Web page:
To build on these accomplishments, everyone is encouraged to develop their proposals with a view to: (1) expanding our understanding of the impact of race and ethnicity in substantive areas of law and policy ordinarily thought to be about "something other than race" (e.g. issues of sovereignty, labor rights, globalization, intellectual property, antitrust law); and (2) deepening our analysis of the various ways in which identity issues intersect, conflate and conflict in our self-understandings and coalitional efforts. The following four themes are offered, therefore, as possible points of reference for thinking in new ways about familiar issues (like affirmative action and bilingual education), as well as for encouraging critical forays into new substantive areas (like communications or antitrust laws):

1) Papers or panels that focus on the multidimensionality of Latina/o identity and its relationship to current legal, political and cultural regimes or practices. The ideal is to explicate aspects of the Latina/o experience in legal discourse, both domestically and internationally. Nonetheless, you are free to address identity issues that do not specifically touch upon Latina/o identity or the law.

2) Papers or panels especially salient to this region (the Northwest). Regional emphasis ensures that the Conference"s geographic rotation will illuminate local issues, helping us understand how local particularities produce (inter)national patterns of privilege and subordination.

3) Papers or panels that elucidate cross-group histories or experiences with law and power, such as those based on the intersections of class, gender, race, sexuality and religion. In this way, each Conference aims to both elucidate intra-Latina/o diversities and contextualize Latina/o experience within inter-group frameworks and Euro-Heteropatriarchy. Accordingly, we constantly ask how we can create progressive movements, communities and coalitions that meaningfully recognize difference.

4) Papers or and panels that connect or contrast LatCrit theory to other genres of scholarship, both within and beyond law and legal theory, including but not limited to the various strands of critical outsider jurisprudence (critical race theory, feminist legal theory, queer legal theory) that critique class, gender, race, sexuality and other categories of social-legal identities and relations.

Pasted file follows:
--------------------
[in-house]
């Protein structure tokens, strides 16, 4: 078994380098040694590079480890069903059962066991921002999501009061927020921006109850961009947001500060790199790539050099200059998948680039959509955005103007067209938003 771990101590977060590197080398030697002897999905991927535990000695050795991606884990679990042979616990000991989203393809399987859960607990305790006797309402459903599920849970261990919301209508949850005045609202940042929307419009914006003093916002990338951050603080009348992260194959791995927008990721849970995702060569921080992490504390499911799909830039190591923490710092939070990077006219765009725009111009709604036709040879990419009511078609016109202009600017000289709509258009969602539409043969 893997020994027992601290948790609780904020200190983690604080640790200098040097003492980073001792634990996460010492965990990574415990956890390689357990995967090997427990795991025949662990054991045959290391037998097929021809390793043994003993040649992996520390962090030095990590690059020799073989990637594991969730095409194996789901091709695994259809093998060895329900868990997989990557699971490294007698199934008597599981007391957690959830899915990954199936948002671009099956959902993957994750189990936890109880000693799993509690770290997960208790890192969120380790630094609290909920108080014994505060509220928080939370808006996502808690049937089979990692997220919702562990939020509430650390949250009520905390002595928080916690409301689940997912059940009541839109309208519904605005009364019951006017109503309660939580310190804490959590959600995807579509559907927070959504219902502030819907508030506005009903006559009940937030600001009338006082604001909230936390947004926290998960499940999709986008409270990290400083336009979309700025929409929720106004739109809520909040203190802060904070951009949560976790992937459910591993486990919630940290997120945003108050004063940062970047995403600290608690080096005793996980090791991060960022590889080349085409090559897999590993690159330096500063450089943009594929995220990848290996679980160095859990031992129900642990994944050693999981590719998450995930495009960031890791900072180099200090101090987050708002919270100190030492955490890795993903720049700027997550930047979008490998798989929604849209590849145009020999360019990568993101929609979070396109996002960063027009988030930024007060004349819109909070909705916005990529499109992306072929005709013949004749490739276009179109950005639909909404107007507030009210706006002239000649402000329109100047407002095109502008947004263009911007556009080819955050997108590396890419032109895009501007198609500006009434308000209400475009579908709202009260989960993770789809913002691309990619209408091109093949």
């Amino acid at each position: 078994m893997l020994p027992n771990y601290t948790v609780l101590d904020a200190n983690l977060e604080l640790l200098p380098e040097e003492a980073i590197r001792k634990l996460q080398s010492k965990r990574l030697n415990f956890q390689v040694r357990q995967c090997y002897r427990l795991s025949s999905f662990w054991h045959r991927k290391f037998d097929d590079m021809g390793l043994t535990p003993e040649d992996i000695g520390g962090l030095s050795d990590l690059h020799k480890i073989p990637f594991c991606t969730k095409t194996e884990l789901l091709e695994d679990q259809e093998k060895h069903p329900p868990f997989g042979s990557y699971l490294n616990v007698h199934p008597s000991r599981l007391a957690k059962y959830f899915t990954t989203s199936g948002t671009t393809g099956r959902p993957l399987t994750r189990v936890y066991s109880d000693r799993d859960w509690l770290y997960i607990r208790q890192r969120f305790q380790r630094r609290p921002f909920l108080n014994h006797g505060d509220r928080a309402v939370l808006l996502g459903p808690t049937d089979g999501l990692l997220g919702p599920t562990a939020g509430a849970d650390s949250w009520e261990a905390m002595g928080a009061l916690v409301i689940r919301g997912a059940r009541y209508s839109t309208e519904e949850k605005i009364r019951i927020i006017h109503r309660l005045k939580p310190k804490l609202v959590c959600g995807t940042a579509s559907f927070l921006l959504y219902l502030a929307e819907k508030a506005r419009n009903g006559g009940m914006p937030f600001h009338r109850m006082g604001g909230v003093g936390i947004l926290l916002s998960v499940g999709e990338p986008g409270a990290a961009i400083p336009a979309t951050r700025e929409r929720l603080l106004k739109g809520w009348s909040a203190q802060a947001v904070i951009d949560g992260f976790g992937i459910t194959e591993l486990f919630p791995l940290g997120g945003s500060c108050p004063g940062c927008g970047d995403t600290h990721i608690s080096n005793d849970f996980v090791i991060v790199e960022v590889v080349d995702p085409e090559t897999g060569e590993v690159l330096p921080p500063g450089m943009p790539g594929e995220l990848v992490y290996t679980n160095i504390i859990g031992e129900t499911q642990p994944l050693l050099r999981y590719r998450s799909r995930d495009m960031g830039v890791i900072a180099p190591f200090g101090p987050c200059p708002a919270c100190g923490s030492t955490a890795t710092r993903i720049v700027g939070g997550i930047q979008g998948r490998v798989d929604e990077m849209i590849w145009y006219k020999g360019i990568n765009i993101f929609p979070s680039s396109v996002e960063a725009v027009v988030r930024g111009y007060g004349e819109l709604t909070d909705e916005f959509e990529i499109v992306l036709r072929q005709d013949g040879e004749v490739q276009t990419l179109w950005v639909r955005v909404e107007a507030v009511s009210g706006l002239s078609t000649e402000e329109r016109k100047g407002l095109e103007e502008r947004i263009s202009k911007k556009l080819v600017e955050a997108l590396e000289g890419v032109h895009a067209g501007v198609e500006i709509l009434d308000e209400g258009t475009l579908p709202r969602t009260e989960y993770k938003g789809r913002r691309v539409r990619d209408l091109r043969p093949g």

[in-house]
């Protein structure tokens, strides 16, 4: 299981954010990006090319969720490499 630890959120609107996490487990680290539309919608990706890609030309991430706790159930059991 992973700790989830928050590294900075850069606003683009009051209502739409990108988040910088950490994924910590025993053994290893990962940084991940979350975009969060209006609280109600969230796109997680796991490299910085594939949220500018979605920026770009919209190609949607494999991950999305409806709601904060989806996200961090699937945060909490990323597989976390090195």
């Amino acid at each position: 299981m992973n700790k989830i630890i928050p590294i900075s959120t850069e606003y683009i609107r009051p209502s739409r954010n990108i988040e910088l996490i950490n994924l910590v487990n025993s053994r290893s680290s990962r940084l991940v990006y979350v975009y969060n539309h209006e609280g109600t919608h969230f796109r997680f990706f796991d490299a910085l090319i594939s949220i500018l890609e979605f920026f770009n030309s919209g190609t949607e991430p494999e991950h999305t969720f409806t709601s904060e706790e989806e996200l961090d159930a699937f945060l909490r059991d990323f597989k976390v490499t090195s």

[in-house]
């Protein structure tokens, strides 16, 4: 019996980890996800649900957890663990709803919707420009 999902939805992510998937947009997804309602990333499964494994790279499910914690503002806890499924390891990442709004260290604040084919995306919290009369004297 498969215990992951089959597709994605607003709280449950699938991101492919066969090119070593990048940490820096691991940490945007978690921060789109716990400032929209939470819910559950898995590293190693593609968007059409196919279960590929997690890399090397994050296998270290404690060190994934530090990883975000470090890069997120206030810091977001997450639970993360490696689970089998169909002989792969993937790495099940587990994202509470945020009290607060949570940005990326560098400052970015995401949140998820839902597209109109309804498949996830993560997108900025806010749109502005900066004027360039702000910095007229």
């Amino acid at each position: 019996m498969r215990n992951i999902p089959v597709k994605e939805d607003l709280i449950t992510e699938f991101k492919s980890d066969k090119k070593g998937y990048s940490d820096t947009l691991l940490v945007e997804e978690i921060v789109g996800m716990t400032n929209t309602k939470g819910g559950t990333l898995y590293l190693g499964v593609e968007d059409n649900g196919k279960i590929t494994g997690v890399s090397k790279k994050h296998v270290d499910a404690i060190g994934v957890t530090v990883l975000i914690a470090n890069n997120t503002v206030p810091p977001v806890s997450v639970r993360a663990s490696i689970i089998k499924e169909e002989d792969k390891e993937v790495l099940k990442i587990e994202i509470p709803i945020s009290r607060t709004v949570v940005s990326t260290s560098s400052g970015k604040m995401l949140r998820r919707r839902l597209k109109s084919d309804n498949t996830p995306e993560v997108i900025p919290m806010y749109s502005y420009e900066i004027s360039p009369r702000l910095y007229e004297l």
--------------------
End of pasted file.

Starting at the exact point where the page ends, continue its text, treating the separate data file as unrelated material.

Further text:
Seattle University School of Law is one of the nation"s most innovative and respected law schools, known for training outstanding lawyers who are leaders for a just and humane world. The school is dedicated to the twin priorities of academic distinction and education for justice. Home to a talented and diverse faculty of committed teacher-scholars and among the country"s top-ranked Legal Research and Writing programs, it is the largest and most diverse law school in the Pacific Northwest. The School of Law is located on Seattle University"s beautifully landscaped, 46-acre urban campus in the lively Capitol Hill neighborhood just steps from downtown Seattle, one of the nation"s leading legal, business, and cultural hubs. As one of the country"s Jesuit law schools, Seattle University School of Law prides itself on its academic rigor, its devotion to social justice and its commitment to personal and practical education that prepares its graduates for a lifetime in law at the service of justice.


As in past years, the conference site is designed to be accessible, comfortable, self-contained and affordable in order to promote both formal and informal interaction, and to foster a relaxed community ambiance even as we engage in our serious work. This year, we will be staying at the Silver Cloud Hotel-Broadway, located across the street from Seattle University and just 3 blocks into that campus to the law school where many of the conference events will take place. Because of the immediate proximity, we will not be providing organized transportation to the law school. The hotel is a 180-room modern facility with a fitness center and complimentary wired and wireless high speed internet in the guest rooms. We will send the hotel contact information to you, together with the conference registration materials, in the spring, so that everyone can make their hotel reservations directly at the same time you register for the conference. As usual, child care services will be facilitated, and partners and family members are warmly welcome to join us.

Save the dates … and make your plans

¡ALL RESPONSES DUE: ASAP, and no later than March 14, 2008!